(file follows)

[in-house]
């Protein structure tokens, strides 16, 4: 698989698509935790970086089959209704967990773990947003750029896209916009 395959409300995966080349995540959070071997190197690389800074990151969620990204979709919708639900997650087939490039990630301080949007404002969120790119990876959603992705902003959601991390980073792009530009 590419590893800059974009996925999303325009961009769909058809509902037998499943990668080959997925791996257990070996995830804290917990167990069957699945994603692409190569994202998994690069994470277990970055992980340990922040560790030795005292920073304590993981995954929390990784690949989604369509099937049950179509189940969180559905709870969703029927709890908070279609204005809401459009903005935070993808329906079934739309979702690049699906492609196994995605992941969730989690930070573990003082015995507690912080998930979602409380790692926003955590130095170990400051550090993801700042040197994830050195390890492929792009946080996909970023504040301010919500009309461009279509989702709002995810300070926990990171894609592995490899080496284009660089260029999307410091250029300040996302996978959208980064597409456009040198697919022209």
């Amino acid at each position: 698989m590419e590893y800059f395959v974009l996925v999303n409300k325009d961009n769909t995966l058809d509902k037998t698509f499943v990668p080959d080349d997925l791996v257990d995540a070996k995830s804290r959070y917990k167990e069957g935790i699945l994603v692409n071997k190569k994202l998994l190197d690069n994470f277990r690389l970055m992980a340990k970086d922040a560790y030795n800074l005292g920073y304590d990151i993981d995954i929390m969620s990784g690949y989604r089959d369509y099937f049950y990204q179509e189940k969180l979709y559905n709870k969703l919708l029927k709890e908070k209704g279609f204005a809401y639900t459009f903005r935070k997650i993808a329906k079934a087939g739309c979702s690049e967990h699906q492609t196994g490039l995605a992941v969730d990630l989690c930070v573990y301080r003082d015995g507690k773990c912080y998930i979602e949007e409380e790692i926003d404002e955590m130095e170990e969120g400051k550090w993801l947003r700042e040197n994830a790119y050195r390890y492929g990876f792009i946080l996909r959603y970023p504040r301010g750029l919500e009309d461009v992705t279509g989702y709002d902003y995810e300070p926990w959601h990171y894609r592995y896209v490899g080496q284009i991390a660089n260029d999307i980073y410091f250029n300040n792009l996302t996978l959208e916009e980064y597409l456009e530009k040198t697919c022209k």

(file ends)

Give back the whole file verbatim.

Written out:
[in-house]
């Protein structure tokens, strides 16, 4: 698989698509935790970086089959209704967990773990947003750029896209916009 395959409300995966080349995540959070071997190197690389800074990151969620990204979709919708639900997650087939490039990630301080949007404002969120790119990876959603992705902003959601991390980073792009530009 590419590893800059974009996925999303325009961009769909058809509902037998499943990668080959997925791996257990070996995830804290917990167990069957699945994603692409190569994202998994690069994470277990970055992980340990922040560790030795005292920073304590993981995954929390990784690949989604369509099937049950179509189940969180559905709870969703029927709890908070279609204005809401459009903005935070993808329906079934739309979702690049699906492609196994995605992941969730989690930070573990003082015995507690912080998930979602409380790692926003955590130095170990400051550090993801700042040197994830050195390890492929792009946080996909970023504040301010919500009309461009279509989702709002995810300070926990990171894609592995490899080496284009660089260029999307410091250029300040996302996978959208980064597409456009040198697919022209």
């Amino acid at each position: 698989m590419e590893y800059f395959v974009l996925v999303n409300k325009d961009n769909t995966l058809d509902k037998t698509f499943v990668p080959d080349d997925l791996v257990d995540a070996k995830s804290r959070y917990k167990e069957g935790i699945l994603v692409n071997k190569k994202l998994l190197d690069n994470f277990r690389l970055m992980a340990k970086d922040a560790y030795n800074l005292g920073y304590d990151i993981d995954i929390m969620s990784g690949y989604r089959d369509y099937f049950y990204q179509e189940k969180l979709y559905n709870k969703l919708l029927k709890e908070k209704g279609f204005a809401y639900t459009f903005r935070k997650i993808a329906k079934a087939g739309c979702s690049e967990h699906q492609t196994g490039l995605a992941v969730d990630l989690c930070v573990y301080r003082d015995g507690k773990c912080y998930i979602e949007e409380e790692i926003d404002e955590m130095e170990e969120g400051k550090w993801l947003r700042e040197n994830a790119y050195r390890y492929g990876f792009i946080l996909r959603y970023p504040r301010g750029l919500e009309d461009v992705t279509g989702y709002d902003y995810e300070p926990w959601h990171y894609r592995y896209v490899g080496q284009i991390a660089n260029d999307i980073y410091f250029n300040n792009l996302t996978l959208e916009e980064y597409l456009e530009k040198t697919c022209k």